Rodolph Crandall

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Rodolph Crandall
Rodolph Crandall 1912.jpg
Mayor of Hillsboro, Oregon
In office
January 2, 1882 – December 13, 1882
Preceded by P. M. Dennis
Succeeded by Thomas H. Tongue
Mayor of Hillsboro, Oregon
In office
December 7, 1884 – December 14, 1885
Preceded by A. M. Collins
Succeeded by William D. Hare
Personal details
Born February 19, 1832
Watson, New York
Died October 23, 1922(1922-10-23) (aged 90)
Hillsboro, Oregon
Nationality American
Spouse(s) Elizabeth Shannon
Children Four

Rodolph Crandall (February 19, 1832 – October 23, 1922) was an American politician and soldier. A native of New York, he served in the American Civil War before settling in the state of Oregon. There he held several offices in Washington County, as well as serving twice as mayor of Hillsboro.

Early life[edit]

Rodolph Crandall was born on February 19, 1832, in Watson of Lewis County, New York.[1] The family moved to Ohio,[2] and Crandall later moved to Minnesota where he married Elizabeth Shannon (born 1847) in December 1862 in South Bend.[1][3] In Minnesota, he joined the United States Army as the Civil War broke, and was transferred to the Fifth Iowa Cavalry where he rose to the rank of captain of L company before he was mustered out of service in January 1865.[1][4]

Oregon[edit]

In 1876, Crandall moved his family that then included four children – Max, Robert, Jesse, and Avery – to Oregon.[1] The family settled in Washington County at the county seat of Hillsboro where Rodolph served as the county’s treasurer for four years, as county assessor for four years, and as the county judge for eight years.[1][3] He was one of the original members of the Hillsboro Fire Department when it was founded in 1881.[5] In 1891, the cornerstone to the Washington County Courthouse was laid, which included a time capsule that had a picture of then judge Crandall inside.[6]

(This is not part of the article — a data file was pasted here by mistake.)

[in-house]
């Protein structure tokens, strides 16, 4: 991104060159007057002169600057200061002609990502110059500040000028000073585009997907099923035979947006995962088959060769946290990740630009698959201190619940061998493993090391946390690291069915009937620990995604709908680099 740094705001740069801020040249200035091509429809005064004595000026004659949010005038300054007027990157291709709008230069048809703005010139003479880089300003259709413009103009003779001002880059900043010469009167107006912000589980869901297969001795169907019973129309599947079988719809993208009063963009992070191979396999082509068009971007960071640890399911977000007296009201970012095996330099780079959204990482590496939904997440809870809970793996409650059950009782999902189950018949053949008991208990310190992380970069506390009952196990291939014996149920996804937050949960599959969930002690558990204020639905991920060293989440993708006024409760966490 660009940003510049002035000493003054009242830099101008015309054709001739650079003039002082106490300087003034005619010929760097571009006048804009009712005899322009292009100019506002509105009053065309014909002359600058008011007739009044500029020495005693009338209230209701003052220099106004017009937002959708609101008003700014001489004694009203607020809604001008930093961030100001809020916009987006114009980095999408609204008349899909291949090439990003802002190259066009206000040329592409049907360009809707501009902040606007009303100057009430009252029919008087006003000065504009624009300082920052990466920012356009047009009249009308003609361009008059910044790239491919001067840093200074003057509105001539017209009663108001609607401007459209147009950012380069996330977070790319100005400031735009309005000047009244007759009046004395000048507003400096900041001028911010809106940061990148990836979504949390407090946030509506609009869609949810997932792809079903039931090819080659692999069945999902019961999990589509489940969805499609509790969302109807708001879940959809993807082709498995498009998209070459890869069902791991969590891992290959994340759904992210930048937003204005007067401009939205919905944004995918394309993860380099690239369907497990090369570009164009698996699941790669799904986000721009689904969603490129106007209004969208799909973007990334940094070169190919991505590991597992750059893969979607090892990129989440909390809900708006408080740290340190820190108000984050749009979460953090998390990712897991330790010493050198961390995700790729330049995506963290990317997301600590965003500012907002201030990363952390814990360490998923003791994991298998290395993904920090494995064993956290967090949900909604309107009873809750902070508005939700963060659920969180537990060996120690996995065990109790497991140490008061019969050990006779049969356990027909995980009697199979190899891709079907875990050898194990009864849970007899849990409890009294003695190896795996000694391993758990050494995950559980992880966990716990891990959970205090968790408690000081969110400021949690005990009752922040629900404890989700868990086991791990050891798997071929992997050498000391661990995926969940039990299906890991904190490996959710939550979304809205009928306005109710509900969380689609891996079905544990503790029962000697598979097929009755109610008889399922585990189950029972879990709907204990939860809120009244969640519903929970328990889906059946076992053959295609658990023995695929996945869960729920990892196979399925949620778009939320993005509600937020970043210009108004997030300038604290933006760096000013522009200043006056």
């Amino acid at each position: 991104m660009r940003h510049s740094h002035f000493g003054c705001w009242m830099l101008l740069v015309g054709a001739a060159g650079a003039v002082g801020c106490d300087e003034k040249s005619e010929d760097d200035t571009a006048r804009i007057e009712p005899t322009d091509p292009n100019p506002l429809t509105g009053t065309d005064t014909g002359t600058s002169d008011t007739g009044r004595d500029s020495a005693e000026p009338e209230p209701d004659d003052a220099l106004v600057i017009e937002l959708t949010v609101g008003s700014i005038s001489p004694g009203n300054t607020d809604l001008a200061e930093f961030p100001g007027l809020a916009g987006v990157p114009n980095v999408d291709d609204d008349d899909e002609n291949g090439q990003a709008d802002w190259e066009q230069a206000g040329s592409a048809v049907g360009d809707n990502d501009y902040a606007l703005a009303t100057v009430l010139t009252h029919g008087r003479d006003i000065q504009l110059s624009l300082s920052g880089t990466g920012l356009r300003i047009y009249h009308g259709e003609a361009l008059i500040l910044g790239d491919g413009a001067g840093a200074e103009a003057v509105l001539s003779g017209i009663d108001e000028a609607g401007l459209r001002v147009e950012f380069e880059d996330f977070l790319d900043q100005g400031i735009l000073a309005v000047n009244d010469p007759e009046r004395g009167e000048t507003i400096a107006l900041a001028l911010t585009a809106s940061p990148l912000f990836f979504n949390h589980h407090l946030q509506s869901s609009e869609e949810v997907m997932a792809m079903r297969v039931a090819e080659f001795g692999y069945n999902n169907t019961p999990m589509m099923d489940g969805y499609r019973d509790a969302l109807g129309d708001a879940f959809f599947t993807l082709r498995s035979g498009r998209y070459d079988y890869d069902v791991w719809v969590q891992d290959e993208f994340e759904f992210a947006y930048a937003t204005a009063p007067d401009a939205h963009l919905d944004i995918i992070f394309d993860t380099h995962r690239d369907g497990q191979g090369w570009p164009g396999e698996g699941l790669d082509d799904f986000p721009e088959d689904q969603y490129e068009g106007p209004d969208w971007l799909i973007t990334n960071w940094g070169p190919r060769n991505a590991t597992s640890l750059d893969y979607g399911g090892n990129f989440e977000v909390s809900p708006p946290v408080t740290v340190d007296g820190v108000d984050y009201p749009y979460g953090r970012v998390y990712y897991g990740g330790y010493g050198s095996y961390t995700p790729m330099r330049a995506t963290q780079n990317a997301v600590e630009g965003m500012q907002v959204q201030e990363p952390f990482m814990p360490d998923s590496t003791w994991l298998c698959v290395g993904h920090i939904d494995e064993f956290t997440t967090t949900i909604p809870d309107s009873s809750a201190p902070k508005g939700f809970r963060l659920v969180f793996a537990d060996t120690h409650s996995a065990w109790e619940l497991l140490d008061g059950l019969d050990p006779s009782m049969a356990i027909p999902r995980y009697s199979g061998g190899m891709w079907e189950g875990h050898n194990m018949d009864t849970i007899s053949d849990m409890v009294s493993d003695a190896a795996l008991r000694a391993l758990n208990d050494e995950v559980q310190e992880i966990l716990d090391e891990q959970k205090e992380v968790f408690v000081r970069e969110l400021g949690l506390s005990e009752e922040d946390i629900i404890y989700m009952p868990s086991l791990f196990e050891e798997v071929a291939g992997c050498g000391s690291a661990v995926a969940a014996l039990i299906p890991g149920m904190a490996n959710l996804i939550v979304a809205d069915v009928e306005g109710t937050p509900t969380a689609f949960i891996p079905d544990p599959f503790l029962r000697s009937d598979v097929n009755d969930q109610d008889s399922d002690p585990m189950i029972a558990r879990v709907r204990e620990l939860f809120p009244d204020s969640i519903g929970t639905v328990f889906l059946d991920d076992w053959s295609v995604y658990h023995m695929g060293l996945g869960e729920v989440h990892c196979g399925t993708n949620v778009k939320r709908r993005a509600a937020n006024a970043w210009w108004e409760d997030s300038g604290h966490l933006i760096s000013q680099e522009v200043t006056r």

On January 2, 1882, he was elected to the Hillsboro Board of Trustees (now City Council) to replace A. Finney, and was then also elected as president of the board to become mayor.[7] He served as mayor until December 13 of that year when Thomas H. Tongue was elected as mayor.[8] Crandall served a second time as mayor from 1884 to 1885, replacing A. M. Collins, who was his brother-in-law.[2][8] William D. Hare replaced Crandall as mayor on December 14, 1885.[8] His son Max also later served as the county’s assessor and on the Hillsboro City Council.[1]

Later life[edit]

In civic affairs, Crandall was a member of the Free Masons, even serving time as the secretary of the local Tuality Lodge in Hillsboro.[9] He was also an active member of the Washington County Veteran Association, serving in a leadership role for the group.[10] Rodolph Crandall died on October 23, 1922, in Hillsboro at the age of 90 and was buried at the Hillsboro Pioneer Cemetery.[11]

References[edit]

  1. ^ a b c d e f Gaston, Joseph; George H. Himes (1912). The Centennial History of Oregon, 1811-1912. Vol. 2. S.J. Clarke Publishing Co. p. 814. 
  2. ^ a b "Mrs. Collins Laid to Rest". The Oregonian. April 7, 1912. p. 11. 
  3. ^ a b "Early Residents of Hillsboro Observe Their Golden Wedding Anniversary". The Oregonian. December 12, 1912. p. 16. 
  4. ^ United States Adjutant-General's Office (1865). Official Army Register of the Volunteer Force of the United States Army for the Years 1861, '62, '63, '64, '65 7. Washington, D.C. p. 235. 
  5. ^ "Hillsboro Firemen Gay". The Oregonian. March 10, 1911. p. 7. 
  6. ^ "Old Papers Disclosed". The Oregonian. April 21, 1928. 
  7. ^ City Council: City Councilor History. City of Hillsboro. Retrieved on September 18, 2010.
  8. ^ a b c The Hub; Mayors: City of Hillsboro. The Hillsboro Argus, October 19, 1976.
  9. ^ "Forty-Third Annual Communication". Proceedings of the M.W. Grand Lodge of Ancient Free and Accepted Masons of Oregon (Portland, Oregon: F. W. Baltes & Company Printers): 381. 1893. 
  10. ^ "Veterans Elect Officers". The Oregonian. July 6, 1908. 
  11. ^ Hillsboro Pioneer Cemetery Inscriptions: Surnames C to D. U.S. GenWeb Archives. Retrieved on September 19, 2010.

External links[edit]

Rodolph Crandall at Find a Grave